Careers night prepares Matamata College students for life after school

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Year 13 student Samuel Crozier, careers adviser Susan Hancock and Year 12 student Naomi Turner. Matamata College is ...

ELI HILL/STUFF

Year 13 student Samuel Crozier, careers adviser Susan Hancock and Year 12 student Naomi Turner. Matamata College is holding a careers night on August 23.

With experts predicting rural New Zealand will be hit hardest by automation, Matamata college are giving their students as many options as possible to succeed in the future. 

The college will be holding a careers evening on August 23 and has invited 53 training providers. 

Universities, polytechnics, hair dressing, the defence forces and art colleges will be there along with more unusual occupations like sub-sea scuba diving.

Careers adviser at the college, Susan Hancock, hopes the evening will help both students and those looking for a change in jobs to make informed choices on their future. 

“It’s possibly more difficult now for students then it’s ever been because there are so many choices and I think a lot of kids get quite confused, it can be a stressful time deciding what you’re going to do when you leave school,” she said.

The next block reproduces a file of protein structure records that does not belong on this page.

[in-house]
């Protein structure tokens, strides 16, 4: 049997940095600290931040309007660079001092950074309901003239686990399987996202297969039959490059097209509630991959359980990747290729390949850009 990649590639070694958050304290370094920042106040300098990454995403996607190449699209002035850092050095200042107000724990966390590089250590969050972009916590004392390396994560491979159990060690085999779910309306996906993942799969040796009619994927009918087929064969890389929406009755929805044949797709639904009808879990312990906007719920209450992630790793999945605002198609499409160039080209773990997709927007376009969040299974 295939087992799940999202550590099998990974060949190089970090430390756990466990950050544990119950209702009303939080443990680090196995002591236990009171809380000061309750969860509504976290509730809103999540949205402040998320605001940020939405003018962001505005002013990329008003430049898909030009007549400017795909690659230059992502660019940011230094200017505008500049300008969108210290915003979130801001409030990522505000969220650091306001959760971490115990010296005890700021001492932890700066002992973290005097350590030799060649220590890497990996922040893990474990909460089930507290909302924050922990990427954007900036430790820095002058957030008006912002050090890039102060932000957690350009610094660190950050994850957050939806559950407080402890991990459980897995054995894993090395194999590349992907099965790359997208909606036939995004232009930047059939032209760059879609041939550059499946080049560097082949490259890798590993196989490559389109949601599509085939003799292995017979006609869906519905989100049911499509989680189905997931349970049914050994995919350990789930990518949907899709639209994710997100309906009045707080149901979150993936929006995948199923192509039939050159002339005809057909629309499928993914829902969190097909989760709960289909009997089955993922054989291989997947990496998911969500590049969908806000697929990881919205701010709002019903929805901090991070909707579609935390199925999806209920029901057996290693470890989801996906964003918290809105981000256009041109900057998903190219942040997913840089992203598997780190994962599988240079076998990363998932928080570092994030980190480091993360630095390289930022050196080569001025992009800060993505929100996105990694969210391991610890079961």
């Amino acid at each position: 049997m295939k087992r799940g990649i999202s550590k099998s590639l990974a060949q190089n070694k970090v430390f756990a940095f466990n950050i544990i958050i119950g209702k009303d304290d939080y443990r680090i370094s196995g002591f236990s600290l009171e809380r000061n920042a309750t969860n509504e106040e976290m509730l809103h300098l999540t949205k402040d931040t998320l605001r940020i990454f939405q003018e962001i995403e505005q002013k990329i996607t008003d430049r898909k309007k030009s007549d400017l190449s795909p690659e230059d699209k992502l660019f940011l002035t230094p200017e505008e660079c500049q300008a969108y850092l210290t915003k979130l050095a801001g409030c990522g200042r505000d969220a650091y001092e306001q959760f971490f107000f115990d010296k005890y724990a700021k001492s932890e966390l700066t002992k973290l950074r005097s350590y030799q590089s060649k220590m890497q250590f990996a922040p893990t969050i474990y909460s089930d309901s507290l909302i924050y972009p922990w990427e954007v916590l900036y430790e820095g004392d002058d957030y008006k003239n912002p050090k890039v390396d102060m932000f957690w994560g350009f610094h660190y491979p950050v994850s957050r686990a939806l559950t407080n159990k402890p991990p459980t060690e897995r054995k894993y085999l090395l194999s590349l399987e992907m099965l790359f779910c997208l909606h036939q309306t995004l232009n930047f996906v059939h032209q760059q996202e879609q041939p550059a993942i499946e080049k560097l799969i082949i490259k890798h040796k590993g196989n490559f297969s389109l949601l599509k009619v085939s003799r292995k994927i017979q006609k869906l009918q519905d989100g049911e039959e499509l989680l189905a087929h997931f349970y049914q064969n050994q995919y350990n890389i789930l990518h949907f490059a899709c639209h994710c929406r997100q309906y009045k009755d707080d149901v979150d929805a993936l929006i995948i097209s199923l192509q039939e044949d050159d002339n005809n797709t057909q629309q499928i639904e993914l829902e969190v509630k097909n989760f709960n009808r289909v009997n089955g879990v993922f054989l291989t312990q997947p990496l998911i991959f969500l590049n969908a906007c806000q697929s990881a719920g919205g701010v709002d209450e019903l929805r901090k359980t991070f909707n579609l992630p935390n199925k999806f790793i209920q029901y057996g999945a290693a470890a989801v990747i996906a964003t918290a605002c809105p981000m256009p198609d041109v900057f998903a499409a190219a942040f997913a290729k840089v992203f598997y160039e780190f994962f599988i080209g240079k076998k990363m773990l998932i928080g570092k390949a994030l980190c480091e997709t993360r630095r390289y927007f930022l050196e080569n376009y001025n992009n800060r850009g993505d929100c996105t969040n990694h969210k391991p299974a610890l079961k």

READ MORE: A third of New Zealand jobs to be automated away by 2036

She said over the years there had been a shift in the industries students chose to enter with tourism, health and entertainment coming out on top.

“Tourism’s one that certainly a lot of students are more interested in now, that’s everything from flight attending, being a pilot, tour operator.”

However Matamata hadn’t lost its rural roots, with plenty of students showing an interest in farming and the trades. 

Employers had told her that some of the most important skills for new employees to have were work ethic, communication and team work.

Year 13 student, Samuel Crozier, is looking to get into engineering, as a fitter/turner because he liked working with his hands.

He’d studied physics and calculus and would look at getting an apprenticeship after school. 

“I think there will definitely be a need for it, it might get more automated but people need to know how the machine does what it does and how to programme the machine.”​

Naomi Turner, wants to get into acting and directing, she takes drama and media studies.

She said the industry is streaming services such as Netflix had created more opportunity for people to enter the industry alongside existing television show. 

Matamata College is hosting  their careers evening between 5.15 and 7.15 on Thursday August 23.

 


 – Stuff

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